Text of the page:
It has long been a priority for the environmental and health community to decrease the widespread use of neonicotinoids—insecticides implicated in studies as causing bee declines. The European Union greatly restricted most toxins starting in 2013. Here, a variety of actions must be taken on a local, state and national level to save the bees and us.

Climate surmounts all so keep it in the ground

For generations, we have known that there is a need to limit the global temperature rise to 2, if not 1.5, degrees Celsius. The Paris Agreement, if fully adopted, will take us to 2.7 to 3.5 degrees. Obama has spoken to the urgency and made progress largely through a push for renewable energy. Yet he has largely fallen far short on rhetoric and actions to keep 80% of identified fossil fuels in the ground, which would have exerted critical leverage in expanding renewables, even as the approach would frustrate oil and gas companies. In fact, administration officials even criticized a call to end new federal fossil fuel leases on public lands and oceans.

A huge platform battle was fought over climate language. Many keep-it-in-the ground measures are not Democrat priorities—there is no moratorium on fracking, ban on eminent domain for oil and gas companies, or ban on drilling in the Gulf of Mexico in the platform. While a carbon tax is in the platform, Clinton has backed away from it. California Governor Jerry Brown’s speech—surprisingly one few DNC climate talks—comes from a mixed record in the Golden State. Clinton, a candidate with stronger corporate and Wall Street ties than Obama, not known for climate leadership, may well be Obama 2.0.

“Philly demonstrated that, as of now, the Democrats lack the vision and will to surmount the major challenges of our times which, simply put, require choosing people over corporations.”

Carbon emissions are having calamitous effects on our agriculture, homes and livelihoods. They pose the “Mother of All Risks” to national security as well as being a proximate cause of the Syrian war. Regardless of one’s politics or identity, it must be a key priority that we advocate for aggressively, consistently and effectively.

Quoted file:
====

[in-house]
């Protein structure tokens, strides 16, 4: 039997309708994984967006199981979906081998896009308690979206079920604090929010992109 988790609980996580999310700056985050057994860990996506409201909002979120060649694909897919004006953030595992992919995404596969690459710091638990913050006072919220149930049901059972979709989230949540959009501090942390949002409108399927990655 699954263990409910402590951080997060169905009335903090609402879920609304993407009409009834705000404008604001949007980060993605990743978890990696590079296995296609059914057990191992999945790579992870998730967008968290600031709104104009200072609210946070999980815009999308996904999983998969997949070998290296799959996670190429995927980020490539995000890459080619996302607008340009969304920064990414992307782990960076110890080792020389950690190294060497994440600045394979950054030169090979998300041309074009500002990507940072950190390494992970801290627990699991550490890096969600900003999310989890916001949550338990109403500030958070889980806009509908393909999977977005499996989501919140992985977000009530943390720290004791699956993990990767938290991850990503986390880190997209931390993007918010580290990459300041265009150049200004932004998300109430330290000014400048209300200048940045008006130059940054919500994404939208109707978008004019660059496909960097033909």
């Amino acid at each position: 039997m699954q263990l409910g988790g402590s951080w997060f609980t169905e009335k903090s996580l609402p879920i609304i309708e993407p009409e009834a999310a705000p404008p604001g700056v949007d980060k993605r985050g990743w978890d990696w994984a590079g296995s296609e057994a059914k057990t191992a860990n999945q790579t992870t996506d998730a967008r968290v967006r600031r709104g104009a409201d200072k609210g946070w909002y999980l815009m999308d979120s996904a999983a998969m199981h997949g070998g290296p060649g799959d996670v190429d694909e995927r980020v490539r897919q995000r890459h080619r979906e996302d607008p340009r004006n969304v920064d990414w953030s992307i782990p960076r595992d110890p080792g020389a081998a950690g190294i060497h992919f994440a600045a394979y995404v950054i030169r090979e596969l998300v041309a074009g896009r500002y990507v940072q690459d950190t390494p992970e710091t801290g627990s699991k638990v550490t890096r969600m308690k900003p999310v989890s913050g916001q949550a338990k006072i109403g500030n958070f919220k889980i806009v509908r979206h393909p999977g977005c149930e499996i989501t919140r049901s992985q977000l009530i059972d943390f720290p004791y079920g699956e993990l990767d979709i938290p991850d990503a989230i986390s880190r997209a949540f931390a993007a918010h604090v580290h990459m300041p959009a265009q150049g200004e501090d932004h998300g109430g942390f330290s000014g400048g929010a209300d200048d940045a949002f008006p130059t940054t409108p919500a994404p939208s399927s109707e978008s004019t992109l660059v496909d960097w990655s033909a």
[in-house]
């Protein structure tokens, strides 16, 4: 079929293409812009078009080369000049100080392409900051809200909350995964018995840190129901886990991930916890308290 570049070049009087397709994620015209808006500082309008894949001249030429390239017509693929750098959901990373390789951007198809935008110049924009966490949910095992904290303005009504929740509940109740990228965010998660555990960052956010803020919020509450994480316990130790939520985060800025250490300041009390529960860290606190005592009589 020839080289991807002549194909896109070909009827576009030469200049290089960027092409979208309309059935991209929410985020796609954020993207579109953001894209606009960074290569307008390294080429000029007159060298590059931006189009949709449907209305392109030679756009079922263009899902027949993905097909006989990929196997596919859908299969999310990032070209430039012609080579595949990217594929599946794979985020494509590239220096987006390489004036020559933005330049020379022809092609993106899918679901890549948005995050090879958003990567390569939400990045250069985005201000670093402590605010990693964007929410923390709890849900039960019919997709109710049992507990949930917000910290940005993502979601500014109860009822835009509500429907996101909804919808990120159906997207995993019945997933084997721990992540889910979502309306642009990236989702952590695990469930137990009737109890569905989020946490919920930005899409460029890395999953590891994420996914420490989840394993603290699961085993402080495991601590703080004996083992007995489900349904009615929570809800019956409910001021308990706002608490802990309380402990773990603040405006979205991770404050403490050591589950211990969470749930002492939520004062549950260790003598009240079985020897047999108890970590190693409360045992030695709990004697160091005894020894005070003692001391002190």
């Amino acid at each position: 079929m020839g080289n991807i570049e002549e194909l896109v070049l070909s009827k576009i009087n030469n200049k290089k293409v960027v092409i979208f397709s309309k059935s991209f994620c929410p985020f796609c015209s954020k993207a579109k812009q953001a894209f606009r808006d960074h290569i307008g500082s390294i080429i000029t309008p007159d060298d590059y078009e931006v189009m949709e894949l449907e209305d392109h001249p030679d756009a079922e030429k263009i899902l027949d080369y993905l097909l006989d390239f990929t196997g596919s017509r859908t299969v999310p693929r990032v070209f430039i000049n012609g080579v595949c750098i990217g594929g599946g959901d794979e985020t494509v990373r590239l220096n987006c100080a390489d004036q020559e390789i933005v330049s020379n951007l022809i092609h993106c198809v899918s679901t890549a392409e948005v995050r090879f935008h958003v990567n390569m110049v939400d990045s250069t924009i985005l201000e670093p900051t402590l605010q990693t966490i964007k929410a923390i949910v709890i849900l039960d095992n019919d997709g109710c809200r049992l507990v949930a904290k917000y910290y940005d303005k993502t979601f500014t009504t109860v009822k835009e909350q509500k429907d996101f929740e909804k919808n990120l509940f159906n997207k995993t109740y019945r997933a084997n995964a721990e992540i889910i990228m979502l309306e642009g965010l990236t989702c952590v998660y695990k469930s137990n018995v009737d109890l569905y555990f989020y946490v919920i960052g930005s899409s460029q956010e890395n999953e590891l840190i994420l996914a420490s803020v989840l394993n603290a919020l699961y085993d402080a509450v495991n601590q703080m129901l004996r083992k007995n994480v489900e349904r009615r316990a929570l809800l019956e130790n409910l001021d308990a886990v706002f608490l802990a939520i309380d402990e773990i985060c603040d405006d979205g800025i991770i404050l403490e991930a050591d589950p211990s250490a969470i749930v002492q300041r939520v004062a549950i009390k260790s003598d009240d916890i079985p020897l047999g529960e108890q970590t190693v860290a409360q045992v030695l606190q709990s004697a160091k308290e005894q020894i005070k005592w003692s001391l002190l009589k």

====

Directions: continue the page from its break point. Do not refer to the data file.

A living wage

Will half the jobs be outsourced? How many and what hours will people work? Will monopsony of Walmart and Amazon relentlessly drive down prices by exploiting workers and the environment? Are the labor rights of the 20th century—which brought us regular work hours and weekends off—going to be abandoned? Will we bring back debtors’ prisons and what can be considered slave labor at for-profit prisons? And how will people earn enough for a decent and dignified living? What happens when we experience what Jacob Hacker calls “The Great Risk Shift” in our professional as well as personal lives?

Certainly this includes a fight for $15, but it is critical to recognize that this wage alone is not sufficient in an anti-worker, anti-consumer world. It must include measures to keep money in people’s hands—even as hedge funds drive a new wave of foreclosures; Americans incur massive debt due to our lottery-price-approach to health care; fraudulent billing; corporate practices that target anyone without good access to lawyers; identity theft; and unpredictable pricing and work hours that become the norm. Certainly, predatory variable pricing schemes—which bar planning for American workers—should be cracked down on and a cash economy would help. From housing and nutritious food to health care and transportation, we must work to make the costs of basics predictable and affordable. We all deserve healthy and manageable lives.